Joined: 17 Sep 2006 Posts: 489 Location: A Wonderful World
Posted: Wed Sep 08, 2010 8:48 am Post subject:
Many failures led to Gulf oil spill:
September 8, 2010, 9:15 pm
Human and technical failures by BP and other sides led to the Gulf of Mexico oil disaster, the British energy group concluded in the results of an internal inquiry.
As expected, BP did not admit 'gross negligence' for the oil rig explosion in April that killed 11 people and caused the worst ever US environmental disaster, as it defends itself against possible multi-billion dollar lawsuits.
The report on Wednesday did however propose 25 recommendations designed to prevent a repetition of the explosion at the BP-operated Deepwater Horizon rig on April 20 that caused 4.9 million barrels of oil to leak from a well into the sea.
"No single factor caused the Macondo well tragedy. Rather, a sequence of failures involving a number of different parties led to the explosion and fire," BP said in a summary of the 200-page report.
The company said decisions made by "multiple companies and work teams", including itself, contributed to the accident which arose from "a complex and interlinked series of mechanical failures, human judgments, engineering design" and communication breakdowns.
The four-month probe, led by BP's head of safety and operations Mark Bly, is viewed as key to how BP defends itself against legal proceedings involving the spill.
"This report likely does its job in providing ammo (ammunition) for BP in future court cases, where the avoidance of the charge of 'gross negligence' is critical," said Peter Hutton, an oil market analyst at NCB Stockbrokers.
In the report, BP also blamed the rig's owner Transocean and Halliburton, which had cemented the well.
"The investigation report provides critical new information on the causes of this terrible accident," said BP's outgoing chief executive Tony Hayward.
"It is evident that a series of complex events, rather than a single mistake or failure, led to the tragedy. Multiple parties, including BP, Halliburton and Transocean, were involved."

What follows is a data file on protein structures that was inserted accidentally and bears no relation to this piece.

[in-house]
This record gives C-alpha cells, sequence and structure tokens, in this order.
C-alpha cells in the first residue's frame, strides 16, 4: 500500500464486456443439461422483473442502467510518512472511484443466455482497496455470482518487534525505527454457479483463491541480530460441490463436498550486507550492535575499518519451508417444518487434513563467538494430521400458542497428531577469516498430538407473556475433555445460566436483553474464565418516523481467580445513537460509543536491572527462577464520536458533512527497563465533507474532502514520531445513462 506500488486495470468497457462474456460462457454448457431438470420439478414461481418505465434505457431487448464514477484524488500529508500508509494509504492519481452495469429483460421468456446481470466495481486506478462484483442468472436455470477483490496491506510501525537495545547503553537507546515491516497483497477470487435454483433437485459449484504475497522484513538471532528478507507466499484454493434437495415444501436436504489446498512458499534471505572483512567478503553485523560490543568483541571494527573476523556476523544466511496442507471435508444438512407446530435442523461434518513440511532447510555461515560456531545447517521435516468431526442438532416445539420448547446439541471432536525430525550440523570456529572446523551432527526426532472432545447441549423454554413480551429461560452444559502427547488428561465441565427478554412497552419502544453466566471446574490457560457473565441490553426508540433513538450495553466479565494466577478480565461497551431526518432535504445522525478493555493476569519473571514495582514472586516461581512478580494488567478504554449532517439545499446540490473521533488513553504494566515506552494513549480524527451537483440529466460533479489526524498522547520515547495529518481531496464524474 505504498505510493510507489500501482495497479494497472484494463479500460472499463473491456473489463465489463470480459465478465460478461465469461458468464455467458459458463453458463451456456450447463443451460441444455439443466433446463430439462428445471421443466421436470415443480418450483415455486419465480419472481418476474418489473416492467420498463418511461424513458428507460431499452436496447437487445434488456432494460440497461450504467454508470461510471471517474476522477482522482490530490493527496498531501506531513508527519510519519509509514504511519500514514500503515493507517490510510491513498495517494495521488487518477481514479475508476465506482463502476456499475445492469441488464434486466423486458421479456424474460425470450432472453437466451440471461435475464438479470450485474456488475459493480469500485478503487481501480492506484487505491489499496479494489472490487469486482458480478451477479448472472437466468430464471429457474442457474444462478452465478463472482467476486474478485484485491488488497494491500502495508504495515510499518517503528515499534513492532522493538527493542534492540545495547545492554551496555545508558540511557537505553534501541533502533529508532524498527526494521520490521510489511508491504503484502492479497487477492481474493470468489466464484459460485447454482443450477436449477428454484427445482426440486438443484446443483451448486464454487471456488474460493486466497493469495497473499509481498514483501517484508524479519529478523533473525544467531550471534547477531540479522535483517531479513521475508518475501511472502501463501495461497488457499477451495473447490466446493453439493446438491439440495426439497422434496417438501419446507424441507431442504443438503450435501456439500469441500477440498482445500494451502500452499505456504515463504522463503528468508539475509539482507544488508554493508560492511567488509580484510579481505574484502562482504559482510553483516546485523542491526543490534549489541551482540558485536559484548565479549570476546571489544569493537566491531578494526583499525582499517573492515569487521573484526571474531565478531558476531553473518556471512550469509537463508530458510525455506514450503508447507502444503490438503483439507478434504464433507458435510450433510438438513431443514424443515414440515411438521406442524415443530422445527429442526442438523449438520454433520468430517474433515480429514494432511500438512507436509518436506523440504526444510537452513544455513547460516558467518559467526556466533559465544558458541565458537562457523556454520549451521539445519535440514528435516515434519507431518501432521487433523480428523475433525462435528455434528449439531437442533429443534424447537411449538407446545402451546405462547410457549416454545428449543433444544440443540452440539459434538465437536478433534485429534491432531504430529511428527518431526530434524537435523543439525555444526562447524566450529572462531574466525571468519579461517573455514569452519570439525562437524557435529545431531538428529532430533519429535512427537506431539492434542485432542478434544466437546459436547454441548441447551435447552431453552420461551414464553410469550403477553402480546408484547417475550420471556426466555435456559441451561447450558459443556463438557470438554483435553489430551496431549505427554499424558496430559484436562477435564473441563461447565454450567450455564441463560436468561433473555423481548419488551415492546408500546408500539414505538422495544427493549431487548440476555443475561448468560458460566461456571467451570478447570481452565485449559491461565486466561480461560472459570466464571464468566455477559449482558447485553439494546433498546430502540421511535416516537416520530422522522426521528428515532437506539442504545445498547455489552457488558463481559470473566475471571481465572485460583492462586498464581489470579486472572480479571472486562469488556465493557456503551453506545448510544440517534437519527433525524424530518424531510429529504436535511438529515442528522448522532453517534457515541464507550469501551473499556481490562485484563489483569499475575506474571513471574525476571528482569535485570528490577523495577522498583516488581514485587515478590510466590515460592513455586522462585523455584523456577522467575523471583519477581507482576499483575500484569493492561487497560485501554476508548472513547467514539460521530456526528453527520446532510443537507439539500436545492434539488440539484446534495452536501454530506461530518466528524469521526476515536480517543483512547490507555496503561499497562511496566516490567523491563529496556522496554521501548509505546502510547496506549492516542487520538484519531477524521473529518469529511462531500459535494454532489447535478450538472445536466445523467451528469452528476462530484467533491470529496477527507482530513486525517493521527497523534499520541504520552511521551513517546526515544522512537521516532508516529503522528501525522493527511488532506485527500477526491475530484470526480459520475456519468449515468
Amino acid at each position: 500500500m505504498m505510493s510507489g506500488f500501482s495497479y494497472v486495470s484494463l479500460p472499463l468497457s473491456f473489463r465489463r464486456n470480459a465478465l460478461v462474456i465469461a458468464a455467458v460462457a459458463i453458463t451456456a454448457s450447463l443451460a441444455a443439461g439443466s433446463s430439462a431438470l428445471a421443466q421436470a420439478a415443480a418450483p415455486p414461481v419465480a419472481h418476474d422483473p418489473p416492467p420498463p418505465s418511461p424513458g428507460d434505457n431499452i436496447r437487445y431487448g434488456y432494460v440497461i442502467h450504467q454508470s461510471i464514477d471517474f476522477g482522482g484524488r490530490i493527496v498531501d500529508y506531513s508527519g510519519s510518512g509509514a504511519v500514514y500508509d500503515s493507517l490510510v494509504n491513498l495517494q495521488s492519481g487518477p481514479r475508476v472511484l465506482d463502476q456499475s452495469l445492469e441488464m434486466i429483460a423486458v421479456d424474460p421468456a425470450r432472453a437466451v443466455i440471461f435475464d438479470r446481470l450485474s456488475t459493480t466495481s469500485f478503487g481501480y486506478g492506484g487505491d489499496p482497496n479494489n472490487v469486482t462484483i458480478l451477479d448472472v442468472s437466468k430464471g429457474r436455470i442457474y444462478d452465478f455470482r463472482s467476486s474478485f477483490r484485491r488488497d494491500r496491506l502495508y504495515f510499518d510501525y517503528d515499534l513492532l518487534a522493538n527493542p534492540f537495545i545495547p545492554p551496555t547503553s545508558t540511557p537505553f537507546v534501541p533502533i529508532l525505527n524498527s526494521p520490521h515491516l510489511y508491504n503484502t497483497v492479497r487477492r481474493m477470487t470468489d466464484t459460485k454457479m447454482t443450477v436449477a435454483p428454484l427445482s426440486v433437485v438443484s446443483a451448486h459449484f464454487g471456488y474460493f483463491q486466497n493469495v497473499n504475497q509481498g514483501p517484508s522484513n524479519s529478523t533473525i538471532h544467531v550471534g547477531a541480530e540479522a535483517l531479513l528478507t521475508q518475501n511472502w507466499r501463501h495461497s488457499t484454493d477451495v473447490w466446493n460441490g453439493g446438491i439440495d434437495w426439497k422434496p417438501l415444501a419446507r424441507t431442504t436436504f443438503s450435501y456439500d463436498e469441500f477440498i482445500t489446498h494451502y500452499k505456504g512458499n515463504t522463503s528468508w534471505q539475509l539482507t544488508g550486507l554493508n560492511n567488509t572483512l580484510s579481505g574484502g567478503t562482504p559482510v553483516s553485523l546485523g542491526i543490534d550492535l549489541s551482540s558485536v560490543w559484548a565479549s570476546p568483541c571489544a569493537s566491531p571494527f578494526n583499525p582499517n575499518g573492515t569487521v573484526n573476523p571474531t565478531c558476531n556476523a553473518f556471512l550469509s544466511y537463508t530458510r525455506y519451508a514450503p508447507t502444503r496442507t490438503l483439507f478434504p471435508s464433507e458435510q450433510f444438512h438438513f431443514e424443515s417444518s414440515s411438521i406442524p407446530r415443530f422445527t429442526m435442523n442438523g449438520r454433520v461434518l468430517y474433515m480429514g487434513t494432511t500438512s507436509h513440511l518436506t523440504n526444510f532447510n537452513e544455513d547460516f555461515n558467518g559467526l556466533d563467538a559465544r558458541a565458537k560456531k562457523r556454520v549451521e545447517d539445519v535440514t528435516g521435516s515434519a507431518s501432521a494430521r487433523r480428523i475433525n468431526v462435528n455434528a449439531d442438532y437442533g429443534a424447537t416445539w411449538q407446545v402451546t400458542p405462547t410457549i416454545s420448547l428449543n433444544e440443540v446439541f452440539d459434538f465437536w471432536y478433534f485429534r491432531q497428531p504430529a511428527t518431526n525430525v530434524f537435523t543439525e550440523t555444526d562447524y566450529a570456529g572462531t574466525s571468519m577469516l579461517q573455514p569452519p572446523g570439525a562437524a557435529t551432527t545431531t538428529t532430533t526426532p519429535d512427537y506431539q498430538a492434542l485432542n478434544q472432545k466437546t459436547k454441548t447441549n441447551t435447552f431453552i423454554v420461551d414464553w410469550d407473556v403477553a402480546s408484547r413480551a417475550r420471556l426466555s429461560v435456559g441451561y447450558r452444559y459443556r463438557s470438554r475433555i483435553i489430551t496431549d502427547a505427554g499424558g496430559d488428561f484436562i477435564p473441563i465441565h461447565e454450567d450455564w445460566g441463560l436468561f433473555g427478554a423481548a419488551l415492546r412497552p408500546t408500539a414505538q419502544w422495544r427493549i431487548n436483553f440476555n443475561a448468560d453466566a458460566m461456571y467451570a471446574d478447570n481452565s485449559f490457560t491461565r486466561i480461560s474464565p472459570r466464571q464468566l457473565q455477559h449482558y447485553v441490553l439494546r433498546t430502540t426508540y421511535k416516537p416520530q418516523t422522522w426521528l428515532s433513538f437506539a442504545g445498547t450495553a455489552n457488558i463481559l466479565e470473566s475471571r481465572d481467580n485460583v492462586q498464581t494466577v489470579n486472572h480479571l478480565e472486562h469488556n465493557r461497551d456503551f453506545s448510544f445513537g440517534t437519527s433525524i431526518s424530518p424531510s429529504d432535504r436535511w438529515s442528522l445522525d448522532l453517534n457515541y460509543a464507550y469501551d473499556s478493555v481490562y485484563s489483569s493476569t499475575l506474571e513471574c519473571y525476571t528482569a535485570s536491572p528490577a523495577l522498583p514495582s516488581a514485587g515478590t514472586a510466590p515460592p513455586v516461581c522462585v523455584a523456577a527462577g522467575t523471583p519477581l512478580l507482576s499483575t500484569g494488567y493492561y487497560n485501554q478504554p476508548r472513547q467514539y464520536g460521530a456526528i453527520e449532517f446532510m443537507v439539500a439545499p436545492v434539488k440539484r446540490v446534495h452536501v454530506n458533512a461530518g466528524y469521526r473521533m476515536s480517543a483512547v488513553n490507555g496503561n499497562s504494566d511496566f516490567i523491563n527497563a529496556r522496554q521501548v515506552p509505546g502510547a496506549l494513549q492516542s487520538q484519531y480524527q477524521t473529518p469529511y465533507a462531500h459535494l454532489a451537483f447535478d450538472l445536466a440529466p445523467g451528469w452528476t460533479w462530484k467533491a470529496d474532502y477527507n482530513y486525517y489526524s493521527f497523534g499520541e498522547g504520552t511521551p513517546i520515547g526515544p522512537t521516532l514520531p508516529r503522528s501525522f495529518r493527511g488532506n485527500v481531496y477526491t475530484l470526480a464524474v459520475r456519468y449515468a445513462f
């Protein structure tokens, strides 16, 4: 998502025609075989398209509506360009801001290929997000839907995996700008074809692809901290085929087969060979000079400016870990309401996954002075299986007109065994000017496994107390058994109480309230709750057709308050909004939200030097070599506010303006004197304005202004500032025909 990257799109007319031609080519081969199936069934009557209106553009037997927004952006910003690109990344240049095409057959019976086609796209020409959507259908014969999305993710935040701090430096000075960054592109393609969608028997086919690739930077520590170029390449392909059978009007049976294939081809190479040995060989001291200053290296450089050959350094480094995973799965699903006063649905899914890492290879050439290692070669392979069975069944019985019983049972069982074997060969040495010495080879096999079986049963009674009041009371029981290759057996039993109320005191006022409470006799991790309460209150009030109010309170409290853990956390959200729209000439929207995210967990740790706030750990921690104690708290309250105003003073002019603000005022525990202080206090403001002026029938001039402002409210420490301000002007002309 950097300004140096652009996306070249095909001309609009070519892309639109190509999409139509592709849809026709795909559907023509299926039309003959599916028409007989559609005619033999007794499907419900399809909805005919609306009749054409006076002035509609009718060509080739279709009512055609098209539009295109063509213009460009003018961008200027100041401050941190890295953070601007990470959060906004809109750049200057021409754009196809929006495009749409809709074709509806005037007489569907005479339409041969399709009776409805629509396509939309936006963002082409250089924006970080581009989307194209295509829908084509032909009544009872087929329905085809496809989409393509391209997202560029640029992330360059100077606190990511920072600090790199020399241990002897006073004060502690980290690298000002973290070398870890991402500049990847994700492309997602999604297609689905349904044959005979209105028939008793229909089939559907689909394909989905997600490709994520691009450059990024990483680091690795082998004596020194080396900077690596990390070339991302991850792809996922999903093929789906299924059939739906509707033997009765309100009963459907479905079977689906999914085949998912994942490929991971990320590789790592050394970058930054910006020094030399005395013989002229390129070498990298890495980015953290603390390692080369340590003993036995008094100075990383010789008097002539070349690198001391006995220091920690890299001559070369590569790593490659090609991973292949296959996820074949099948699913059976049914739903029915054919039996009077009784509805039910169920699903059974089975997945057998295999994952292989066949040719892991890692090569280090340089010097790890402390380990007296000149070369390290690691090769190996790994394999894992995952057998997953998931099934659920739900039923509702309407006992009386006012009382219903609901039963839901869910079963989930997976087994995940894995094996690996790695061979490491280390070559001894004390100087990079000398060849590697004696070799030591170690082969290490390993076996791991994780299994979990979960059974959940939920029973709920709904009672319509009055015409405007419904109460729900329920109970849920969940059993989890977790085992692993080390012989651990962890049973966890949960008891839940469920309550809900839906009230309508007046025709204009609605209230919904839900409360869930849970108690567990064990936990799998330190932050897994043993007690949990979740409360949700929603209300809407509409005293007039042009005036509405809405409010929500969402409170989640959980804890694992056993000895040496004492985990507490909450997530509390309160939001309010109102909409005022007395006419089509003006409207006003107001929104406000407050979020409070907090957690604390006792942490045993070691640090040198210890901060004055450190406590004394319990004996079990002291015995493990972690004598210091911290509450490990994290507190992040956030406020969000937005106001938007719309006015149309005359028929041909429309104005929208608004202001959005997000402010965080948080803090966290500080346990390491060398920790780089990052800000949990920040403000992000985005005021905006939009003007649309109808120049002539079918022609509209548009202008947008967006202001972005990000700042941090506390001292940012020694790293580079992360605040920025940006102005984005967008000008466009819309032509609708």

Hayward said key failings included a "bad cement job" at the bottom of the well that allowed gas and liquids to flow up the production casing.
Additionally, the results of a negative pressure test were incorrectly accepted by BP and Transocean, while the rig's blow-out preventer on the seabed failed to automatically seal the well.
Failures resulted in oil spewing out into the Gulf for several months, killing wildlife and devastating the local economy as tourists stayed away.
Under US law, fines could be as much as 4,300 dollars per barrel spilled, if negligence is proved. This means BP could theoretically face fines of up to $US21.1 billion ($A23.19 billion) for the 4.9 million barrels that poured into the sea.
The leaking Macondo well has now been secured but the disaster is being examined in a string of court cases and probes, including a criminal investigation being carried out by the US Department of Justice.
BP has already spent $US8 billion ($A8.79 billion) trying to contain the disaster and has forecast that it will eventually cost the group more than $US32.2 billion ($A35.4 billion) after clean-up costs and compensation are taken into account.
US lawmakers have accused the oil giant of sacrificing safety to improve its profit margin but Hayward denied this during a hostile grilling in Congress in June. Hayward subsequently announced he would quit the top job in October.
Joined: 07 Mar 2007 Posts: 554 Location: western pennsylvania
Posted: Tue Sep 14, 2010 4:06 pm Post subject:
It ain't over til it's over
New wave of oil comes ashore west of Mississippi River
Published: Sunday, September 12, 2010, 3:01 AM
Published: Sunday, September 12, 2010, 3:01 AM
Bob Marshall, The Times-Picayune Bob Marshall, The Times-Picayune
A new wave of black oil suddenly came ashore west of the Mississippi River on Friday and Saturday, coating beaches and fouling interior marshes, according to anglers' reports. Ryan Lambert, owner of Buras-based Cajun Fishing Adventures, said about 16 miles of coastal beaches in Plaquemines Parish from Sandy Point to Chalon Pass were lined with black oil and tar balls. Meanwhile anglers returning to Lafitte told Sidney Bourgeois, of Joe's Landing, that new oil was surfacing on the eastern side of Barataria Bay in the Bay Jimmie, Bay Wilkerson and in Bay Baptiste areas.
The Louisiana Department of Wildlife and Fisheries confirmed the following oil sightings in Plaquemines Parish on Friday:
Half mile of oil located in the marsh of an unnamed marsh island on the SW side of Bay Jimmy.